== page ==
Mary Jemison described her fascinating life to Dr. James Seaver, who interviewed her in 1823 when she was 80. Seaver's original notes have been lost, but the editors have used surviving editions of his book to present her story in her own words. The third child of Thomas and Jane Jemison, Mary was born in 1743. Her immigrant Irish family cleared a farm on the western frontier of Pennsylvania and lived there peacefully until the start of the French and Indian War. In 1755, a raiding party of Indians and Frenchmen attacked the Jemison farm. Mary's family was massacred, but she was spared and given to a family of Seneca Indians, who accepted her as one of their own. Although Mary never forgot her parents and siblings, she soon came to love her adopted family, choosing to remain with the Indians even when she had the opportunity to escape. She married twice, had 8 children and lived to see 39 grandchildren and 14 great-grandchildren before dying on a reservation in 1833. Beautifully detailed color illustrations help bring Mary's dramatic story to life. Text boxes containing relevant historical and cultural information. A glossary and a suggested reading list are also included. This book is part of the "In My Own Words" series. 2001, Benchmark Books, $33.75. Ages 8 to 12. Reviewer: Joyce Schwartz
School Library Journal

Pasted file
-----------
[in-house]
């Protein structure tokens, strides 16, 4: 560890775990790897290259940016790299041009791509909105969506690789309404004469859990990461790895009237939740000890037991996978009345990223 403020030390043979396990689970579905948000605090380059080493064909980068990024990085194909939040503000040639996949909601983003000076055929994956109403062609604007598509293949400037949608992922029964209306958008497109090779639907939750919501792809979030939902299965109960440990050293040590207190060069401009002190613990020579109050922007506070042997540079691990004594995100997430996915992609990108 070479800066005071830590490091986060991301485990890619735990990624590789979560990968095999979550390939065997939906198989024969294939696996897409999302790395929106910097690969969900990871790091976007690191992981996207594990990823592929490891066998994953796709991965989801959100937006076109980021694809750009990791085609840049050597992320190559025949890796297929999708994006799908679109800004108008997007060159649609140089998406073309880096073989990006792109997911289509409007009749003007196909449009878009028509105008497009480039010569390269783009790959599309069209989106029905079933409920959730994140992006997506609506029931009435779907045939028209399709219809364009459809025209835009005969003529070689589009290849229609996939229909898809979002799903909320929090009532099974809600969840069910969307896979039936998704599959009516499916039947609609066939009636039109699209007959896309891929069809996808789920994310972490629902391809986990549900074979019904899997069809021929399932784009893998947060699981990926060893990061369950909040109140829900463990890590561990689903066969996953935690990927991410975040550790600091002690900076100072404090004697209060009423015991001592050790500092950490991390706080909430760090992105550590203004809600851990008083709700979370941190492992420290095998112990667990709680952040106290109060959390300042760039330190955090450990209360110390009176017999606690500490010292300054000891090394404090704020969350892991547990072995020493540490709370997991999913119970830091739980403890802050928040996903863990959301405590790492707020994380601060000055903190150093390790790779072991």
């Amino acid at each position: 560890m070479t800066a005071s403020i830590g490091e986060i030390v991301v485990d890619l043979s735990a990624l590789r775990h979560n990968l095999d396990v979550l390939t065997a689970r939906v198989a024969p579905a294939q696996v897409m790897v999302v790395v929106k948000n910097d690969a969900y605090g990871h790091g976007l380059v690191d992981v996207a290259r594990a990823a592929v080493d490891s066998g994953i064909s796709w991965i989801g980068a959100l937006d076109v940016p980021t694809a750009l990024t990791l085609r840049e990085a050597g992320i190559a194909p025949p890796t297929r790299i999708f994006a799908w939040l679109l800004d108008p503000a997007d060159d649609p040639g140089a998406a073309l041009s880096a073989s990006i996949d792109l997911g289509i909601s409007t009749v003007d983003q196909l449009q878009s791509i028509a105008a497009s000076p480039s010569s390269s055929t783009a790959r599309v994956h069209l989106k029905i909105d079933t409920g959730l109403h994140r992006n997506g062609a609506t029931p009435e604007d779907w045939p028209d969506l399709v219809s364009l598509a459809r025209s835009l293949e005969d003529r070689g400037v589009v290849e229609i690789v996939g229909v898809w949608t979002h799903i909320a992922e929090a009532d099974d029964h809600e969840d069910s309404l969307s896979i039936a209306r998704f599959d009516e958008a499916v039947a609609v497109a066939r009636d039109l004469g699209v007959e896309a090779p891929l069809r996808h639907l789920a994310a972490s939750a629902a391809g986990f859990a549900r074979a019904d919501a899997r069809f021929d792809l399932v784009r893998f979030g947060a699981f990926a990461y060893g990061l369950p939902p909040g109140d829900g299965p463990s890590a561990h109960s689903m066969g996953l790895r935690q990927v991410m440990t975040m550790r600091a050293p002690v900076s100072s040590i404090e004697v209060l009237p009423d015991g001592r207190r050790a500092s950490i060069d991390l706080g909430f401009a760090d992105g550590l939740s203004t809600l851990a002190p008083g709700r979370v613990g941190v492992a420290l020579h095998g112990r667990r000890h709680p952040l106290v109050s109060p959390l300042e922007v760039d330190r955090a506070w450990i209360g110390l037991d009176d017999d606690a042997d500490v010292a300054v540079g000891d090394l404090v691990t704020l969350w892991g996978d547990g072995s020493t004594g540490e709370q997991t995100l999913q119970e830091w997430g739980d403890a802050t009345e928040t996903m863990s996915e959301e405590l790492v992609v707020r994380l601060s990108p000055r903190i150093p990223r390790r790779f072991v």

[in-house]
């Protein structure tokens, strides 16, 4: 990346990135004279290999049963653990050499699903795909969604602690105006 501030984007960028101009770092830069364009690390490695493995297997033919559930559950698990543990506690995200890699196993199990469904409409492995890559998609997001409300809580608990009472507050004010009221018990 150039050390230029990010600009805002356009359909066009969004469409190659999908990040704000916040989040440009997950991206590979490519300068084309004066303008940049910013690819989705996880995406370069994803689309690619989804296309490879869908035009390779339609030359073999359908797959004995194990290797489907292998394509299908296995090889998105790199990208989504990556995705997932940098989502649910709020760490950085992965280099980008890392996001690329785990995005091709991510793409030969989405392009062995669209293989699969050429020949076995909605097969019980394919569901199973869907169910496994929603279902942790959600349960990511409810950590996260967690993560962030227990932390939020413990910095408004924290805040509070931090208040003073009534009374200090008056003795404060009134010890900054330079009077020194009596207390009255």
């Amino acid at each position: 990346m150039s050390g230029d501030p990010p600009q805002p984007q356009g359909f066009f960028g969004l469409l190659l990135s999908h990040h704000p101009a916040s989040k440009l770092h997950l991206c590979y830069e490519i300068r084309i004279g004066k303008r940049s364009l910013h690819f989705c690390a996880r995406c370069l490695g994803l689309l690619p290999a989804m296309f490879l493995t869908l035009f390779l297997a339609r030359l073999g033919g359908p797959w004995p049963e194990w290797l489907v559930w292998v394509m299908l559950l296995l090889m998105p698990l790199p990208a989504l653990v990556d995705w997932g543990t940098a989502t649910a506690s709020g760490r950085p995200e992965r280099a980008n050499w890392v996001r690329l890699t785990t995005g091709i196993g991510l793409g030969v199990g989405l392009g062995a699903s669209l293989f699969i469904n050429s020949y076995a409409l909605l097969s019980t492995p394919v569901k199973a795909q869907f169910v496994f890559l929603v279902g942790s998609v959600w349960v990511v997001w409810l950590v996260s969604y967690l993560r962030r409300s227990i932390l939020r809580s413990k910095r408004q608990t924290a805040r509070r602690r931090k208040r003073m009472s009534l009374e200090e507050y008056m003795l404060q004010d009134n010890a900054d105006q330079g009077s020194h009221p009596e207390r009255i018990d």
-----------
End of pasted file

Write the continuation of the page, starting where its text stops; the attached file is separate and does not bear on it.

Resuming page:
Gr 5-9-During the 19th century, people enjoyed reading published diaries of travelers, adventurers, gunfighters, and others. These first-person accounts provided fascinating information about historical events, semi-exotic places, and day-to-day living conditions. The Roops have taken three of these accounts and edited them for a new generation of readers. Each title contains the most interesting and informative segments from the original piece. Highlighted, unfamiliar words are defined in the margins, and sidebars and boxed sections contain additional background material on people, places, and events. All include color illustrations and maps. These are uniformly good titles, especially appealing in their immediacy. Leeper's diary is filled with details about the hardships of getting to California and the disappointment of not finding a fortune once there; Martin's diary describes the years he was enlisted as a soldier in the Revolutionary War. Young Jemison recounts events from her life before and after she was captured and adopted by members of the Seneca tribe. The Roops have "here and there-revised a sentence in order to make its meaning clear to the modern reader" and the resulting texts are polished, readable, and reliable.-Dona J. Helmer, College Gate School Library, Anchorage, AK Copyright 2001 Cahners Business Information.